Nobody likes lending money, so if they hesitate, it’s human nature; some people would more happily part with a limb than their beloved, precious money. You need to win their trust. For example, you could make a promise about the return date and explain how the interest will be paid. Heck, write them a receipt if it makes them feel better.

A: I will return your money in three months with interest. I am writing a receipt.

Sān gè yuè zhīhòu, lián běn dài lì hái gěi nǐ, wǒ zhè jiù xiě jiètiáo.


B: You don’t need to do that.

Bùyòng zhème máfan.


A: I insist. It’s said that, ‘Financial matters should be settled clearly even between brothers.

Háishì yào de. Qīn xiōngdì míng suànzhàng ma.


Lending to a friend who’s genuinely in need can be like delivering coal on a cold, snowy day, or 雪中送炭 (xuě zhōng sòng tàn). As a general rule, 救急不救穷 (jiù jí bù jiù qióng), that is, you lend financial aid to those in an emergency, but not those who are perennially in need of money. If you find yourself in the position of the lender facing a not-so-urgent situation, you won’t want to say “no.” You’ll tap-dance around it, but you don’t want to look like a jerk. For this tactic, some pretexts are necessary.

If it’s not obvious, you need to plead poverty. To end the conversation quickly, the best method is to make it clear that you have no money. Based on this principle, the only thing you need to do is to give some believable whereabouts for your cash.

I’d like to, but all my money is tied up in stocks.

Wǒ yě xiǎng jiè gěi nǐ, dàn shǒu shàng de qián dōu bèi gǔpiào tàoláole.


Or, the “Double 11” shopping circus can be blamed.

If only you’d come to me a week earlier! I spent my paycheck during Double 11.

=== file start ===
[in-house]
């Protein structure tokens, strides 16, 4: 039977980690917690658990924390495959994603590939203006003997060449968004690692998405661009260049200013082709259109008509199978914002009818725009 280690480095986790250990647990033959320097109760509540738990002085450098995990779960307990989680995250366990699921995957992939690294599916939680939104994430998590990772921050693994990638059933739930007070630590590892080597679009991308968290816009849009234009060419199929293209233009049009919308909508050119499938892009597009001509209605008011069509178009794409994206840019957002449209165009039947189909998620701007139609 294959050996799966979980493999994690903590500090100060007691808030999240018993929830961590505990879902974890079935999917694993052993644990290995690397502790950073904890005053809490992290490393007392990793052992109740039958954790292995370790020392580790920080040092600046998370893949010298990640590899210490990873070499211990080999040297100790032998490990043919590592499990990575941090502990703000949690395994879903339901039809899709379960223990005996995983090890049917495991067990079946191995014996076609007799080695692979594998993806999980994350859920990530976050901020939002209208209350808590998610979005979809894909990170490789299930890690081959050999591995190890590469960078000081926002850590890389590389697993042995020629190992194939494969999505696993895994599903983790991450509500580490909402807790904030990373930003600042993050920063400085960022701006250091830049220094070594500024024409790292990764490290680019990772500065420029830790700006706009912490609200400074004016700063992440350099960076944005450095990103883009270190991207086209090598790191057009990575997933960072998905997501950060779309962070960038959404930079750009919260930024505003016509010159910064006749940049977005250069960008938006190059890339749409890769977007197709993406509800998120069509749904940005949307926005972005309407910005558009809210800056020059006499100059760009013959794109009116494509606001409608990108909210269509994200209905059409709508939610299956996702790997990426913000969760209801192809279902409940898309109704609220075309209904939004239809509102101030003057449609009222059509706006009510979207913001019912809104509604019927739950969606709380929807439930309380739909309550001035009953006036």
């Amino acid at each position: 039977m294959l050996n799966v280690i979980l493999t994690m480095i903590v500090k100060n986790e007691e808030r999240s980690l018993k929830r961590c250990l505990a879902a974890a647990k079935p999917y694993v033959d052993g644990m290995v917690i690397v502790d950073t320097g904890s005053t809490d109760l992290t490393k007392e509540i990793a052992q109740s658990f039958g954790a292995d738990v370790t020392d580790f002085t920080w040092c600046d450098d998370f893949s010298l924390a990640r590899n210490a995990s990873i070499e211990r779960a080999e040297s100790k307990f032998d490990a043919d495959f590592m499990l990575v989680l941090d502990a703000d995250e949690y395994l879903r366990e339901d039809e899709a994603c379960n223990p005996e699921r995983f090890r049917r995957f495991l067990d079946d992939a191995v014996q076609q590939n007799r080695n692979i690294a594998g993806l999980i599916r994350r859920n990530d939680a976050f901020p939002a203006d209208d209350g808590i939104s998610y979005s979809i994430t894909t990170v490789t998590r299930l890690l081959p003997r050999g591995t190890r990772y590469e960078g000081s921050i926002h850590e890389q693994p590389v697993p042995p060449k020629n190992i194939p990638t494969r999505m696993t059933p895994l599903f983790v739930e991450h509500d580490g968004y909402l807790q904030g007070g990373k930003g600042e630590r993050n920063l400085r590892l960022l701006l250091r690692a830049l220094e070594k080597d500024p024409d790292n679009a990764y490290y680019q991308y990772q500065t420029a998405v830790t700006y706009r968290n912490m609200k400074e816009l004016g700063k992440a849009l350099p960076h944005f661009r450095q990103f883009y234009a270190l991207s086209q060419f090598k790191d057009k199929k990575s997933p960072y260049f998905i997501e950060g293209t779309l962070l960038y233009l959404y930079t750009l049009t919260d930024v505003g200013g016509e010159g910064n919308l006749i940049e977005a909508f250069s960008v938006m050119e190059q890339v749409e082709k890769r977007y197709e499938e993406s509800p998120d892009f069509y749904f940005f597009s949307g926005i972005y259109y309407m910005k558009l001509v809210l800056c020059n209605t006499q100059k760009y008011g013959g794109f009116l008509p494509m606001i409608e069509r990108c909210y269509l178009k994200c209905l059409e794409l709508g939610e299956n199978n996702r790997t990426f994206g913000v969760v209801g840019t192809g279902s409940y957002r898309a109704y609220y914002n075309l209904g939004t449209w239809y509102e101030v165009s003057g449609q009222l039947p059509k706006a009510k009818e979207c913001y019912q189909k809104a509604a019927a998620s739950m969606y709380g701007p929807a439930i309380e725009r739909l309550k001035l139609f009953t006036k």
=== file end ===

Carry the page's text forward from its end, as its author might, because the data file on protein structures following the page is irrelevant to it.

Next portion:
Nǐ yàoshi shàng gè xīngqí lái zhǎo wǒ jiù hǎole! Wǒ shuāng shíyī bǎ gōngzī dōu huāle.


The second strategy is finding a scapegoat, claiming that you are not the one who controls the purse strings. Just transfer the responsibility to your parents or spouse and say that you have no say in financial matters.

My wife manages the money in our family and I am afraid she won’t agree.

Wǒmen jiā shì wǒ lǎopó guǎn qián, kǒngpà tā bù huì tóngyì.


The most effective way to avoid lenders is to live a low-key life and show them you don’t have much to offer. Nip any attempt to borrow money in the bud. Folk wisdom tells us: if you are poor, no one bothers visiting even if you live downtown, but if you are wealthy, distant relatives come to your door even if you live deep inside a mountain. (贫居闹市无人问,富在深山有远亲。Pín jū nàoshì wú rén wèn, fù zài shēnshān yǒu yuǎnqīn.)

If you are faced with a true friend that you really care for, be as generous as you like, but remember that no matter how good of a friend they are, they may be a horrible debtor. When the deadline is due and they don’t have your money or a reasonable explanation, things can get very ugly. As we say in Chinese, 欠债还钱,天经地义。(Qiàn zhài hái qián, tiānjīngdìyì. Paying back debts is a mandate of heaven.) Still, be gentle.

A: I have a vague recollection that I lent you some money. Is that right?

Wǒ yǐnyuē jìdé hǎoxiàng jièguò qián gěi nǐ. Yǒu zhè huí shì ma?


B: Yes, you did. I will return the money tomorrow.

Shì de, wǒ míngtiān hái nǐ.


A: No rush. I was just asking.

Bù zháo jí, wǒ jiùshì wèn yīxià.


A perhaps more Machiavellian approach would be to ask after their well-being.

A: The other day you said you were kind of hard up. Is everything OK now? Do you need some more loans?